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`Teen angel’ helps keep memory of coach alive

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I DON'T KNOW WHICH IS worse, packing or unpacking.

Packing is like pregnancy. You cram too much into too little space, then drag it around wondering why your feet are swollen. Unpacking is like labor. You get a brief sense of accomplishment followed by a deep postpartum depression.So there I was, wallowing in dirty laundry and despair, unpacking after almost a month on the road. When the phone rang, I sprinted to get it.

"How was your trip?" said Steve, one of my husband's former basketball players.

"It was long," I said. "How was your graduation?"

"It was long, too," he said laughing, "but good. I wore Coach Randall's tie."

Steve is the kind of kid that made my husband go to school whistling every morning for almost 30 years, happy as a clam in a tacky necktie, until last fall when cancer left him too weak to teach or coach. Steve was one of the "teen angels" who visited often; who made 1,000 paper cranes to wish him good health; who sat with him for hours watching TV and helped him out to the court to "shoot hoops" together.

In January, when my husband finally lost his fight with cancer, Steve was one of the speakers at his memorial service who recalled with eloquence and humor their teacher, coach and friend.

Suffice it to say, I like this boy. If his parents ever boot him out, he can live in my loft rent-free. Not that he'd ever be that desperate.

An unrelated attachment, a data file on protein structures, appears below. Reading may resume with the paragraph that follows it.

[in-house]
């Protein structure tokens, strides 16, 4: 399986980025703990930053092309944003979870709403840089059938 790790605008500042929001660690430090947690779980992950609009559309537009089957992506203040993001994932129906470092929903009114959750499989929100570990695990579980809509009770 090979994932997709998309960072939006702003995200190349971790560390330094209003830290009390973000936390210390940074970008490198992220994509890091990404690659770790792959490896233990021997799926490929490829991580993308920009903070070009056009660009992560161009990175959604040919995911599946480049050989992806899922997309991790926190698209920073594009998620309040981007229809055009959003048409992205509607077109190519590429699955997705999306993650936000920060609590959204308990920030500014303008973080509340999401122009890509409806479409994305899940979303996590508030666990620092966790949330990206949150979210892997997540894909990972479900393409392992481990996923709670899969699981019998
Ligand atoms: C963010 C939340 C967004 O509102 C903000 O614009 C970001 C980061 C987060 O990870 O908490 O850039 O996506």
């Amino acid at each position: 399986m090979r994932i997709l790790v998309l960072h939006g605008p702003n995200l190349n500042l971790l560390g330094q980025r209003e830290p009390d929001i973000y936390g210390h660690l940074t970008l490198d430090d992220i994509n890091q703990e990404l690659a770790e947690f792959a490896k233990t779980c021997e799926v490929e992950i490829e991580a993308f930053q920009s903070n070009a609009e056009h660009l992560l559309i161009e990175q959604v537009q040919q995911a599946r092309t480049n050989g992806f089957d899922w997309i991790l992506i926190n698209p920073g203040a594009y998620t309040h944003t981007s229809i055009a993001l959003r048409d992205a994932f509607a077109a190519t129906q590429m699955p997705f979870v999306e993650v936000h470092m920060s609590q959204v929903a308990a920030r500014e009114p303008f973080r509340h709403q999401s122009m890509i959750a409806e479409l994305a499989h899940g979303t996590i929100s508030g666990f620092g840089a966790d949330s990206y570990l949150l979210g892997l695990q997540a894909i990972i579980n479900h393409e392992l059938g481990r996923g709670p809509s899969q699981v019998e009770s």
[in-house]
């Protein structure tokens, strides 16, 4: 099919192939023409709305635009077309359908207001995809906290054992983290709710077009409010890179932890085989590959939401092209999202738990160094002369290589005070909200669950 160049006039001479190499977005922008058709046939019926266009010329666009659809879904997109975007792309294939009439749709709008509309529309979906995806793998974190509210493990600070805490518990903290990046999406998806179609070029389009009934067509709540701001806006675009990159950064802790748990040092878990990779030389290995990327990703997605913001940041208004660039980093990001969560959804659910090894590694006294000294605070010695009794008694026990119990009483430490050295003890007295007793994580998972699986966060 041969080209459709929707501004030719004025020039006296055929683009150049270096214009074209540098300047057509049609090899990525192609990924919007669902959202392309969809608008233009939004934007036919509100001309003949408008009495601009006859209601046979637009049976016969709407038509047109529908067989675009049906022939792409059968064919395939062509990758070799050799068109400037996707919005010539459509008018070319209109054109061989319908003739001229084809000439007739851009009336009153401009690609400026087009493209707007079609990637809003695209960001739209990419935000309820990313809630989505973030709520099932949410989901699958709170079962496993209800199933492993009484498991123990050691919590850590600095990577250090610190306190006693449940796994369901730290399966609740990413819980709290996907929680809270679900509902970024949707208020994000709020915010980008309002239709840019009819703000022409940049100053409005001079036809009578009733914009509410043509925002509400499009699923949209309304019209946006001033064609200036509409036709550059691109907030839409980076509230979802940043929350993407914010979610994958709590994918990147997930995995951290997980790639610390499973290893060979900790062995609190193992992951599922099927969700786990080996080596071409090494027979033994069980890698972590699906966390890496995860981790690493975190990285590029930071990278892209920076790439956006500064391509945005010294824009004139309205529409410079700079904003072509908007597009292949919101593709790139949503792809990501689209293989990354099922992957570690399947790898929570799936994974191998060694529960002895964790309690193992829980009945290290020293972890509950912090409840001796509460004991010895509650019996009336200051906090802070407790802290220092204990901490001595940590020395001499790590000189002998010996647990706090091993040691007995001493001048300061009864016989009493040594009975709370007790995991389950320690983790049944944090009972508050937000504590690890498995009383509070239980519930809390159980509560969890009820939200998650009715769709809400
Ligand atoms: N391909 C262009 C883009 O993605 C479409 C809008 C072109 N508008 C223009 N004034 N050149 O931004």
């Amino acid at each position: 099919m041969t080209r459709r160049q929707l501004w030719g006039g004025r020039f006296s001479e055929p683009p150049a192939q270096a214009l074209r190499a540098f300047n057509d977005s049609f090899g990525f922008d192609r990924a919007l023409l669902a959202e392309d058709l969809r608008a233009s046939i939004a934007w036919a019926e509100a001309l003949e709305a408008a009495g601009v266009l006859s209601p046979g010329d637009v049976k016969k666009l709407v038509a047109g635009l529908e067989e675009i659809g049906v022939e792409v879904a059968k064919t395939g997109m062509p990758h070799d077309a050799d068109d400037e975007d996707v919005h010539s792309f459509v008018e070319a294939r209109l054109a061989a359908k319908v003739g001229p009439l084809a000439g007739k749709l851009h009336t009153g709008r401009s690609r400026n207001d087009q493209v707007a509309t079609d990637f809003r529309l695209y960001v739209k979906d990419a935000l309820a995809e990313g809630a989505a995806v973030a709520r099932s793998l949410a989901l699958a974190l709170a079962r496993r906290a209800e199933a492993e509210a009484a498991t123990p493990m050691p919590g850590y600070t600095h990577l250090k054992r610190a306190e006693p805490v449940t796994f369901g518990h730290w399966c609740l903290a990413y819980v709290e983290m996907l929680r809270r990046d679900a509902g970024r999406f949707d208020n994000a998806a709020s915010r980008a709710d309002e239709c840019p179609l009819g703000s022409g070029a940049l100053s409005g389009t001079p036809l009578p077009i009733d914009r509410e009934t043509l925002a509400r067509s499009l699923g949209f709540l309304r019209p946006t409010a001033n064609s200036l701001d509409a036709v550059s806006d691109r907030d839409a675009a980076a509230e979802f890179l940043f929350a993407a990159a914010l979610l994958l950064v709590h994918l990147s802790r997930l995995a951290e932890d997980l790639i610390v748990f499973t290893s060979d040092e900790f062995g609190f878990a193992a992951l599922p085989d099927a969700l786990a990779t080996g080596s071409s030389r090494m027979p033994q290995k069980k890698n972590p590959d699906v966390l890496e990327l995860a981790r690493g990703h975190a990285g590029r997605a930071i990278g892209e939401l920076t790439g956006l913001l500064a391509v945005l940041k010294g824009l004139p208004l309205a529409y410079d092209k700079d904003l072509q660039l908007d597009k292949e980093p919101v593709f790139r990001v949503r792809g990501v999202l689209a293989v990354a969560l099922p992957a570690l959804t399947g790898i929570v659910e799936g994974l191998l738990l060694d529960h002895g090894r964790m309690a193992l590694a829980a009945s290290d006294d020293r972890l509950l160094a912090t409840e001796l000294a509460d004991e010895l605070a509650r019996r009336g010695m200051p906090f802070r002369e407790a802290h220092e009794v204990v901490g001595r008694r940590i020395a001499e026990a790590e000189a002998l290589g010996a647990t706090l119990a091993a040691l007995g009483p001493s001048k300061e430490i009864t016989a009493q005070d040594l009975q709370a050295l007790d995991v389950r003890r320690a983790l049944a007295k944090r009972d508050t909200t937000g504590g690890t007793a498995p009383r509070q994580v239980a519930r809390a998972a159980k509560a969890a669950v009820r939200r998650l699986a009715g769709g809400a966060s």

Steve was recently chosen as the first recipient of an annual scholarship established at Monterey High School in my husband's memory. It's not much money, barely enough to buy books. But as my husband would say, it's the thought that almost makes up for not getting a really good gift.

The scholarship criteria are simple, as decided by the coach. It should go, he said, to any graduate, male or female, who passed physics or chemistry (his subjects) with a "C" or better; who played high school basketball four years; and who was, on the whole, a joy to have around.

There were more than a few outstanding candidates. I was glad the choice was not mine to make. I was also glad Steve was chosen. He's not your usual scholarship winner, not the top student or best athlete, just a great kid who puts his heart and soul in everything he does. And he is a joy to have around. Even his parents say so.

He didn't get accepted to his first choice for college. Never mind which school - their loss is Indiana's gain. Even if he can't play for Bobby Knight's team, he'll be their most diligent fan.

I missed graduation but sent Steve a gift, a tie from my husband's collection. Never dreamed he would wear it. But he's a lot like his old coach.

Years from now, others will win the scholarship, never having met the man it's named for. All they'll know is that in some ways, the best ways, they are like he was. And those qualities, the strengths they share, will endure.

My husband invested his life in teenagers. He believed in his investment, never doubted it, even to the end.

I like to think he will be remembered long after all of us who knew him are gone. But I'm especially glad the first winner of his scholarship was someone who called him coach.